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Title: Bayesian analysis of finite mixture distributions using the allocation sampler
Author: Fearnside, Alastair T.
ISNI:       0000 0001 3458 5973
Awarding Body: University of Glasgow
Current Institution: University of Glasgow
Date of Award: 2007
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Finite mixture distributions are receiving more and more attention from statisticians in many different fields of research because they are a very flexible class of models. They are typically used for density estimation or to model population heterogeneity. One can think of a finite mixture distribution as grouping the observations into components from which they are assumed to have arisen. In certain settings these groups have a physical interpretation. The interest in these distributions has been boosted recently because of the ever increasing computer power available to researchers to carry out the computationally intensive tasks required in their analysis. In order to fit a finite mixture distribution taking a Bayesian approach a posterior distribution has to be evaluated. When the number of components in the model is assumed known this posterior distribution can be sampled from using methods such as Data Augmentation or Gibbs sampling (Tanner and Wong (1987) and Gelfand and Smith (1990)) and the Metropolis-Hastings algorithm (Hastings (1970)). However, the number of components in the model can also be considered an unknown and an object of inference. Richardson and Green (1997) and Stephens (2000a) both describe Bayesian methods to sample across models with different numbers of components. This enables an estimate of the posterior distribution of the number of components to be evaluated. Richardson and Green (1997) define a reversible jump Markov chain Monte Carlo (RJMCMC) sampler while Stephens (2000a) uses a Markov birth-death process approach sample from the posterior distribution. In this thesis a Markov chain Monte Carlo method, named the allocation sampler. This sampler differs from the RJMCMC method reported in Richardson and Green (1997) because the state space of the sampler is simplified by the assumption that the components' parameters and weights can be analytically integrated out of the model. This in turn has the advantage that only minimal changes are required to the sampler for mixtures of components from other parametric families. This thesis illustrates the allocation sampler's performance on both simulated and real data sets. Chapter 1 provides a background to finite mixture distributions and gives an overview of some inferential techniques that have already been used to analyse these distributions. Chapter 2 sets out the Bayesian model framework that is used throughout this thesis and defines all the required distributional results. Chapter 3 describes the allocation sampler. Chapter 4 tests the performance of the allocation sampler using simulated datasets from a collection of 15 different known mixture distributions. Chapter 5 illustrates the allocation sampler with real datasets from a number of different research fields. Chapter 6 summarises the research in the thesis and provides areas of possible future research.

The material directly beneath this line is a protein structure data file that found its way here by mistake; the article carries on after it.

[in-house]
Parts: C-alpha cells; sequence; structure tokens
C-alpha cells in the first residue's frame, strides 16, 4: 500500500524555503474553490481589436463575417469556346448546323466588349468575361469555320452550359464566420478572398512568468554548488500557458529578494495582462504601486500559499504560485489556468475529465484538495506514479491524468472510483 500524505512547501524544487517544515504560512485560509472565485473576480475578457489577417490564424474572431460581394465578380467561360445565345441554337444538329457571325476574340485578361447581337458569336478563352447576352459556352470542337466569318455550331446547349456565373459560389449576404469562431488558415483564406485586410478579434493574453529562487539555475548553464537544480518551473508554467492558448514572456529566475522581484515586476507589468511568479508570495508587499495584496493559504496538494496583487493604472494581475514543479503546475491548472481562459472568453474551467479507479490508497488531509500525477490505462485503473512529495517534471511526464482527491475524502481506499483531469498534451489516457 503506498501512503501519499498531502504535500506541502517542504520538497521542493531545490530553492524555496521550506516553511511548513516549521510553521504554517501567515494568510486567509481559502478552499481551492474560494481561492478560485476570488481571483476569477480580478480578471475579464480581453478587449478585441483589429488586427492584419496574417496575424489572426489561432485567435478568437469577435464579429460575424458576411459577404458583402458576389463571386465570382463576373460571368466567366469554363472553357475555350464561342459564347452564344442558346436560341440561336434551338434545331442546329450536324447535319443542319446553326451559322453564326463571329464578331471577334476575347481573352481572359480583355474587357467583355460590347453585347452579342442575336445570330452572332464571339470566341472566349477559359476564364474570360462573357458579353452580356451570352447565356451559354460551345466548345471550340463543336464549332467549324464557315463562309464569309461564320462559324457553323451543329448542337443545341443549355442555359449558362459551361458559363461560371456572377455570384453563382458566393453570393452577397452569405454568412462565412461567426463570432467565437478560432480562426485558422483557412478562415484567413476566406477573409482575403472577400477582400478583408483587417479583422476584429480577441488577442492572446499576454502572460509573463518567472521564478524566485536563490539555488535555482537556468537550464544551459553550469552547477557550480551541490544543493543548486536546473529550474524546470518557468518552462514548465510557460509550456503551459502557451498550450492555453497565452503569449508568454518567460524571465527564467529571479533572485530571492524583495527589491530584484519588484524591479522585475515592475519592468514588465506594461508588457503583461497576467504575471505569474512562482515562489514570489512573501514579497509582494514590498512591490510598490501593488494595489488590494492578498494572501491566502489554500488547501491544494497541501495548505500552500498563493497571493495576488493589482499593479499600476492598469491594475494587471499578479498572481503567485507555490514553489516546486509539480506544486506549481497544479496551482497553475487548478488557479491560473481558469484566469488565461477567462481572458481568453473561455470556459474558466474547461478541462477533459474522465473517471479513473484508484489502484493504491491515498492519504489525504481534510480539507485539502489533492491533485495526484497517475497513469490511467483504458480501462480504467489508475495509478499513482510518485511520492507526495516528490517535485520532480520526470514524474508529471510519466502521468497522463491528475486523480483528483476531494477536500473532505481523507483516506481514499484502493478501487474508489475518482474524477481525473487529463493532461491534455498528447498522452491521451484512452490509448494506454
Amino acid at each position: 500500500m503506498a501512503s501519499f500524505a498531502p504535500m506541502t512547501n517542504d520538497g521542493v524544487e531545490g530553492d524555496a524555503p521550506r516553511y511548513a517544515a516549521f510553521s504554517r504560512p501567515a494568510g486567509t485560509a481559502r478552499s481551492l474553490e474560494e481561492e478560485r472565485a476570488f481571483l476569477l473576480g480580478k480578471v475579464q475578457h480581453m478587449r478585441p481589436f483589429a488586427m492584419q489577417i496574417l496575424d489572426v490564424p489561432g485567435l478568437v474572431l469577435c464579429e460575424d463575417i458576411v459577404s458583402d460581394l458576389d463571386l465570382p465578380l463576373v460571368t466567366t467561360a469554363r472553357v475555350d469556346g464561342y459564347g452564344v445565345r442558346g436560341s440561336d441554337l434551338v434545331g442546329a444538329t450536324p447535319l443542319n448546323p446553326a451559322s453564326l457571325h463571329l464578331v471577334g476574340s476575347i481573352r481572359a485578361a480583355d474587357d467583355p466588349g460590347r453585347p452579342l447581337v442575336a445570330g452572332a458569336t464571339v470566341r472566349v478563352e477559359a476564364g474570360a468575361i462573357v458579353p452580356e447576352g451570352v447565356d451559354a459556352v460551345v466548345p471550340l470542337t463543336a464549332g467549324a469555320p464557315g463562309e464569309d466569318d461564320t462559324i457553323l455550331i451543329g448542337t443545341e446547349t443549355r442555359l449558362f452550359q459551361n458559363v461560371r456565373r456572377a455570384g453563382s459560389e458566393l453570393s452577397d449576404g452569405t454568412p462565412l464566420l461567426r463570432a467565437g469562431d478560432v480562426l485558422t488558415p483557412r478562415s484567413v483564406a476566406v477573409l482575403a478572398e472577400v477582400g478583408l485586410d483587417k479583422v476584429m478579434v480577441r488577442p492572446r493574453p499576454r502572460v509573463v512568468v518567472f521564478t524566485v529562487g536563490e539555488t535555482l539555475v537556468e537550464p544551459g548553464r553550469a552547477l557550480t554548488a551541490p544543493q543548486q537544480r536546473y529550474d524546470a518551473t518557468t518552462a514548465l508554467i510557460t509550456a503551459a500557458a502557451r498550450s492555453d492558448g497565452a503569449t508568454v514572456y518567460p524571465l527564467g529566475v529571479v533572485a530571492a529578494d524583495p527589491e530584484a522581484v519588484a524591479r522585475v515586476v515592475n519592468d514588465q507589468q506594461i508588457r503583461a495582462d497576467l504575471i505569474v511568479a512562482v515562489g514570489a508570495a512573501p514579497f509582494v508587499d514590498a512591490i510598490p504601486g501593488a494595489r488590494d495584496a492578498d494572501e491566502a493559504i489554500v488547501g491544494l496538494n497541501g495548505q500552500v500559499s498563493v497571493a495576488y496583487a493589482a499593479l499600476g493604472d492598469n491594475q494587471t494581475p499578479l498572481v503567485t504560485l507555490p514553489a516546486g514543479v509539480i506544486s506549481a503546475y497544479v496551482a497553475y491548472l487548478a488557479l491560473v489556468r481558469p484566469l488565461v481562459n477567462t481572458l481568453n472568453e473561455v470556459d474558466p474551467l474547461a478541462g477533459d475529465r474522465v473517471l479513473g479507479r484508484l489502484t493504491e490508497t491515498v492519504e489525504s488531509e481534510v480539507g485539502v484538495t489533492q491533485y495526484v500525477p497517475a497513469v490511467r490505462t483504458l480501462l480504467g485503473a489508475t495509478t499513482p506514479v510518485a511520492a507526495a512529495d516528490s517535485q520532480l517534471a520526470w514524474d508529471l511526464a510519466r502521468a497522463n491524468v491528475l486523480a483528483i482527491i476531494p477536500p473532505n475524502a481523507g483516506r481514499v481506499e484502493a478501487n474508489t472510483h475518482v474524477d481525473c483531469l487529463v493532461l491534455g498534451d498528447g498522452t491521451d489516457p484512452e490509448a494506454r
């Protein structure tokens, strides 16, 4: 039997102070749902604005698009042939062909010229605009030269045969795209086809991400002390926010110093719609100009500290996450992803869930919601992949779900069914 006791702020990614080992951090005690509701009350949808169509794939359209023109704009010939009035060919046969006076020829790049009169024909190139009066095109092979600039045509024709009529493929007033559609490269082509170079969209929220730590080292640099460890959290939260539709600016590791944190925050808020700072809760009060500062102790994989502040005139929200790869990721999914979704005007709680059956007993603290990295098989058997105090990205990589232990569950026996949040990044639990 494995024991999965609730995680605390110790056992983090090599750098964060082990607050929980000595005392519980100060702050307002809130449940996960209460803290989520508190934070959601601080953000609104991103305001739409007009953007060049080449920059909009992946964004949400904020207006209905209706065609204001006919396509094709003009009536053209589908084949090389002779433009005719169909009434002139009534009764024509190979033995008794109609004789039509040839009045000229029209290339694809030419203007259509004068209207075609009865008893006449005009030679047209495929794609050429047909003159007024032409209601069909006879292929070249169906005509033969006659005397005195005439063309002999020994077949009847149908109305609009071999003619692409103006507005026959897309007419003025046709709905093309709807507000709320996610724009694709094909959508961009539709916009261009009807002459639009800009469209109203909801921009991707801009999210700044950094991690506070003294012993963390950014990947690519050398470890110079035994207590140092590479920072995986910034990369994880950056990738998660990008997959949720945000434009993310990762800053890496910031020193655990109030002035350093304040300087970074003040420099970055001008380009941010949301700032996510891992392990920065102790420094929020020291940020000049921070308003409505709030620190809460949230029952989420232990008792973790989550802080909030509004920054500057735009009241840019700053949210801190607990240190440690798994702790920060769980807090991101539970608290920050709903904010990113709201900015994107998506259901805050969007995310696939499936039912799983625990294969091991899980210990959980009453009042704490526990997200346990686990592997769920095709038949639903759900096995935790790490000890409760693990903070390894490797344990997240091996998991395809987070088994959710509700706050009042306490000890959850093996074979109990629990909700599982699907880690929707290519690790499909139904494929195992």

Supervisor: Not available Sponsor: Not available
Qualification Name: Thesis (Ph.D.) Qualification Level: Doctoral
EThOS ID:  DOI: Not available
Keywords: HA Statistics